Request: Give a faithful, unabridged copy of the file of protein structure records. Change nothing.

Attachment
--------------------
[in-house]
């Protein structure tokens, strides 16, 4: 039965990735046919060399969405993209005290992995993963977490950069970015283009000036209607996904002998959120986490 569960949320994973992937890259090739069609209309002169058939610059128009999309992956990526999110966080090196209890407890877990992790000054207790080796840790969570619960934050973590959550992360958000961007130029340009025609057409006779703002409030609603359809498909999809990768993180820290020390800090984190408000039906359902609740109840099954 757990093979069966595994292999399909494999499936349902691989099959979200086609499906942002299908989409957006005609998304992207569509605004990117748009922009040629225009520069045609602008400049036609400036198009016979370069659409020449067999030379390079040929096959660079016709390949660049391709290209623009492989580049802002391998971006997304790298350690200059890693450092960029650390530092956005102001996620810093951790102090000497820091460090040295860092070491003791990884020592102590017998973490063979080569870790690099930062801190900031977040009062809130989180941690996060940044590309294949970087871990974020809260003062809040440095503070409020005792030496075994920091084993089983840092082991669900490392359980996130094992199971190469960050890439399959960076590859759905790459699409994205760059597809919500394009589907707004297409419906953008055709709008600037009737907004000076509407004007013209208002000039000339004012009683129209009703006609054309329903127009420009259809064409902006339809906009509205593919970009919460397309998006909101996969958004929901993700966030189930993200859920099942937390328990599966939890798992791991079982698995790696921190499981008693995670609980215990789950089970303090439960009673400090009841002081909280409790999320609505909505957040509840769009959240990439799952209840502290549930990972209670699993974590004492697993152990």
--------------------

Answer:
[in-house]
């Protein structure tokens, strides 16, 4: 039965990735046919060399969405993209005290992995993963977490950069970015283009000036209607996904002998959120986490 569960949320994973992937890259090739069609209309002169058939610059128009999309992956990526999110966080090196209890407890877990992790000054207790080796840790969570619960934050973590959550992360958000961007130029340009025609057409006779703002409030609603359809498909999809990768993180820290020390800090984190408000039906359902609740109840099954 757990093979069966595994292999399909494999499936349902691989099959979200086609499906942002299908989409957006005609998304992207569509605004990117748009922009040629225009520069045609602008400049036609400036198009016979370069659409020449067999030379390079040929096959660079016709390949660049391709290209623009492989580049802002391998971006997304790298350690200059890693450092960029650390530092956005102001996620810093951790102090000497820091460090040295860092070491003791990884020592102590017998973490063979080569870790690099930062801190900031977040009062809130989180941690996060940044590309294949970087871990974020809260003062809040440095503070409020005792030496075994920091084993089983840092082991669900490392359980996130094992199971190469960050890439399959960076590859759905790459699409994205760059597809919500394009589907707004297409419906953008055709709008600037009737907004000076509407004007013209208002000039000339004012009683129209009703006609054309329903127009420009259809064409902006339809906009509205593919970009919460397309998006909101996969958004929901993700966030189930993200859920099942937390328990599966939890798992791991079982698995790696921190499981008693995670609980215990789950089970303090439960009673400090009841002081909280409790999320609505909505957040509840769009959240990439799952209840502290549930990972209670699993974590004492697993152990």